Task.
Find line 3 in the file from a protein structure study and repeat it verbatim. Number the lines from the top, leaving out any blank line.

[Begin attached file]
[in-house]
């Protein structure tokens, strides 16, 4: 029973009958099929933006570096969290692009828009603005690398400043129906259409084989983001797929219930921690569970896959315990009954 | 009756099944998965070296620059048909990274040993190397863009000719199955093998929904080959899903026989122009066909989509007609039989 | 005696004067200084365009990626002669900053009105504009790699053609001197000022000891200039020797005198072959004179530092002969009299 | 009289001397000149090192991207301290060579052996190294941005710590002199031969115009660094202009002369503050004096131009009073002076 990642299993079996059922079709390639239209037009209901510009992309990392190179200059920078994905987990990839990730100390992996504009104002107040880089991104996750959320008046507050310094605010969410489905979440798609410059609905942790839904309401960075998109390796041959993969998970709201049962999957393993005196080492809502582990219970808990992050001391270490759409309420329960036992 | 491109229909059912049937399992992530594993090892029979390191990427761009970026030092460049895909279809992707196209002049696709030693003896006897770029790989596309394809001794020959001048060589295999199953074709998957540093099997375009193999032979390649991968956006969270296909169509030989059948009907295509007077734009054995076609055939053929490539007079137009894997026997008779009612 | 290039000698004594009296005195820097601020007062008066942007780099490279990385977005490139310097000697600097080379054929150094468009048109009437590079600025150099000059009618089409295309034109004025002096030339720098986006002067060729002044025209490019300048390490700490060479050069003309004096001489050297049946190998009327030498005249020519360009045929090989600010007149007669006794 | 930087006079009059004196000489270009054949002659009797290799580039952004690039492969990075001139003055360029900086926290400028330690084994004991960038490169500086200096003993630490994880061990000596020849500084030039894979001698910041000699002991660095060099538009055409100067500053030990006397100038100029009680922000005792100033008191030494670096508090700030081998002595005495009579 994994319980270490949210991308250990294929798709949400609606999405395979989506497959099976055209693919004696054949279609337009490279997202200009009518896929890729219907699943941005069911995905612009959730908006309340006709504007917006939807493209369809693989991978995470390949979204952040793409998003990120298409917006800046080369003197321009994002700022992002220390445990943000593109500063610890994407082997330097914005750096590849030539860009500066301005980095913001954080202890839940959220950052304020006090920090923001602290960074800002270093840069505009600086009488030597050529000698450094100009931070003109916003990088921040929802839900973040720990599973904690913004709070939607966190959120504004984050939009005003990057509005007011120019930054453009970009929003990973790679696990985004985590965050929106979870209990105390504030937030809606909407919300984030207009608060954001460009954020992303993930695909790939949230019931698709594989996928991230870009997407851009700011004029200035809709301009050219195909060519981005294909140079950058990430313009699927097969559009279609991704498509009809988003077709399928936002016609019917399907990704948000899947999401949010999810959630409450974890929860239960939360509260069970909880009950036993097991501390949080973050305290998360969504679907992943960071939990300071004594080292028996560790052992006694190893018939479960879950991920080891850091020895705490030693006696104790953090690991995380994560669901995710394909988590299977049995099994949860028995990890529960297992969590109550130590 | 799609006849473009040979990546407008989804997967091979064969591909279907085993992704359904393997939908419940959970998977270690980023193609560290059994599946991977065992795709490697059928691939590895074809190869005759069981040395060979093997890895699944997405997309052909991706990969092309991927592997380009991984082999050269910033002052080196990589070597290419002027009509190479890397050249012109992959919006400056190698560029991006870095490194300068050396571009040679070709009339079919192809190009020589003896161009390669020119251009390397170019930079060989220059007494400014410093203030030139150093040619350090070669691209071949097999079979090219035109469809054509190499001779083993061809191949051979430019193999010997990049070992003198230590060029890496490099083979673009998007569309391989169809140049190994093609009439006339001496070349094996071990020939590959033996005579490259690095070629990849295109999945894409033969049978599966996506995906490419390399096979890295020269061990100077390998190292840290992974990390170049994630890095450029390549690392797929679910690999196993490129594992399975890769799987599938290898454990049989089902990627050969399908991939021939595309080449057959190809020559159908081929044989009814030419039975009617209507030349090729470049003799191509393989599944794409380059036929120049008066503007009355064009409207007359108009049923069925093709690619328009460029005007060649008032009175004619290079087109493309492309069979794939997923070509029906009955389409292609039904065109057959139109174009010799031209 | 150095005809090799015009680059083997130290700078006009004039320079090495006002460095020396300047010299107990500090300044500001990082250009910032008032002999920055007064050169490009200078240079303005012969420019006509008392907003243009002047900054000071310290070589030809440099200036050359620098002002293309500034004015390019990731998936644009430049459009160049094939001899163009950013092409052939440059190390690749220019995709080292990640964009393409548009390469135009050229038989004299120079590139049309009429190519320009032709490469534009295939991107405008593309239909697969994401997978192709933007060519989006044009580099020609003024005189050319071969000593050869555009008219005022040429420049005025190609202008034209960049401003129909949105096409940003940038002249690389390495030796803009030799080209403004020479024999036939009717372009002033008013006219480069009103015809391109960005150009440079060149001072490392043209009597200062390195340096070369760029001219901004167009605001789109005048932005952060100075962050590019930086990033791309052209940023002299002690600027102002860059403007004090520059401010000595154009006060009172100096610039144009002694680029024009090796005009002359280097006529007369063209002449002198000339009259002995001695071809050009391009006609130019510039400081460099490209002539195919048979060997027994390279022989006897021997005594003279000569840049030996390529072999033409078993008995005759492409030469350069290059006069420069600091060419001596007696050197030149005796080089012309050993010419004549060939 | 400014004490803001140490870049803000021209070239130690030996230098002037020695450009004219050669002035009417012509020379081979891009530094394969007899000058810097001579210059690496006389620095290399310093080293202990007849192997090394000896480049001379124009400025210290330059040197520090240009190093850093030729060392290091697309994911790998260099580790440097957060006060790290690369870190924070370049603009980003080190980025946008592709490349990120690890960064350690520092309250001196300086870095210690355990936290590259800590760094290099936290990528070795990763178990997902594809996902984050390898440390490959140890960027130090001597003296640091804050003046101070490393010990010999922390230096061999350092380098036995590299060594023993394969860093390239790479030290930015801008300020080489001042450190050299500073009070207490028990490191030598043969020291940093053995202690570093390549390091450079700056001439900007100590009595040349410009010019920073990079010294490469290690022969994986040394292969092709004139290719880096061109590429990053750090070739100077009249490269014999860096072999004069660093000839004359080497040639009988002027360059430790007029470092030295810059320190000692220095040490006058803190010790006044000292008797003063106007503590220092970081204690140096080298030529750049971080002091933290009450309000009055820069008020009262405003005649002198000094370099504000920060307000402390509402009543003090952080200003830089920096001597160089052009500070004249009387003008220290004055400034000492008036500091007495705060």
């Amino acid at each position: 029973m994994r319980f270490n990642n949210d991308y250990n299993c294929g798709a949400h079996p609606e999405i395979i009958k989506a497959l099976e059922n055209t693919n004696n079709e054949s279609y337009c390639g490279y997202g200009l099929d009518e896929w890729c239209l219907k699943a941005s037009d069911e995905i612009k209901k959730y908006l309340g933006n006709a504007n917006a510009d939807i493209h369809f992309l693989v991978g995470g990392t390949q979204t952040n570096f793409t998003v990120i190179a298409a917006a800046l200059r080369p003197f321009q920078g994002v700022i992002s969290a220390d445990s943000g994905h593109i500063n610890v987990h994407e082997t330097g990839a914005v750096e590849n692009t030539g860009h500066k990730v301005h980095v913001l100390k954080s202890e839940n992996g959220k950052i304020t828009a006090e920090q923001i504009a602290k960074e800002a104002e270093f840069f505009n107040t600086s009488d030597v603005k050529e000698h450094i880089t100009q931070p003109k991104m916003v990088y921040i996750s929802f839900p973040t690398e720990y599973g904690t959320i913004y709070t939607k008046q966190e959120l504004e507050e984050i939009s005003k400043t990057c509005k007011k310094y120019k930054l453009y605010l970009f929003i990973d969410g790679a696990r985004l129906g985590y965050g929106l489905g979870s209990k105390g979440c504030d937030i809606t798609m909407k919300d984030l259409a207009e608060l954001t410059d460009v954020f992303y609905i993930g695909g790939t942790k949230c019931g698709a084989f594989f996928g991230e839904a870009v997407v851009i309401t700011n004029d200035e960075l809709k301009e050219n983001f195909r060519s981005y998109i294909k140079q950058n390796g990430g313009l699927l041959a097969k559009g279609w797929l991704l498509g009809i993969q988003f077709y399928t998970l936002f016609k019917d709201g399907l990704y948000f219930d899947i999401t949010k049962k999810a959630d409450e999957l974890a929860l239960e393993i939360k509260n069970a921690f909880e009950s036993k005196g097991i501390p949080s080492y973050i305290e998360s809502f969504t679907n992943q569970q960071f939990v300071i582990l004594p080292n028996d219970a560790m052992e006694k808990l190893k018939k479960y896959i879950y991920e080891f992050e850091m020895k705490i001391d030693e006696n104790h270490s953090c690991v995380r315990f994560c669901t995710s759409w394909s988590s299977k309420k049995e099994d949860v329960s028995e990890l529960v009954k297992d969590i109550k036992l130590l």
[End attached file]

């Amino acid at each position: 029973m994994r319980f270490n990642n949210d991308y250990n299993c294929g798709a949400h079996p609606e999405i395979i009958k989506a497959l099976e059922n055209t693919n004696n079709e054949s279609y337009c390639g490279y997202g200009l099929d009518e896929w890729c239209l219907k699943a941005s037009d069911e995905i612009k209901k959730y908006l309340g933006n006709a504007n917006a510009d939807i493209h369809f992309l693989v991978g995470g990392t390949q979204t952040n570096f793409t998003v990120i190179a298409a917006a800046l200059r080369p003197f321009q920078g994002v700022i992002s969290a220390d445990s943000g994905h593109i500063n610890v987990h994407e082997t330097g990839a914005v750096e590849n692009t030539g860009h500066k990730v301005h980095v913001l100390k954080s202890e839940n992996g959220k950052i304020t828009a006090e920090q923001i504009a602290k960074e800002a104002e270093f840069f505009n107040t600086s009488d030597v603005k050529e000698h450094i880089t100009q931070p003109k991104m916003v990088y921040i996750s929802f839900p973040t690398e720990y599973g904690t959320i913004y709070t939607k008046q966190e959120l504004e507050e984050i939009s005003k400043t990057c509005k007011k310094y120019k930054l453009y605010l970009f929003i990973d969410g790679a696990r985004l129906g985590y965050g929106l489905g979870s209990k105390g979440c504030d937030i809606t798609m909407k919300d984030l259409a207009e608060l954001t410059d460009v954020f992303y609905i993930g695909g790939t942790k949230c019931g698709a084989f594989f996928g991230e839904a870009v997407v851009i309401t700011n004029d200035e960075l809709k301009e050219n983001f195909r060519s981005y998109i294909k140079q950058n390796g990430g313009l699927l041959a097969k559009g279609w797929l991704l498509g009809i993969q988003f077709y399928t998970l936002f016609k019917d709201g399907l990704y948000f219930d899947i999401t949010k049962k999810a959630d409450e999957l974890a929860l239960e393993i939360k509260n069970a921690f909880e009950s036993k005196g097991i501390p949080s080492y973050i305290e998360s809502f969504t679907n992943q569970q960071f939990v300071i582990l004594p080292n028996d219970a560790m052992e006694k808990l190893k018939k479960y896959i879950y991920e080891f992050e850091m020895k705490i001391d030693e006696n104790h270490s953090c690991v995380r315990f994560c669901t995710s759409w394909s988590s299977k309420k049995e099994d949860v329960s028995e990890l529960v009954k297992d969590i109550k036992l130590l």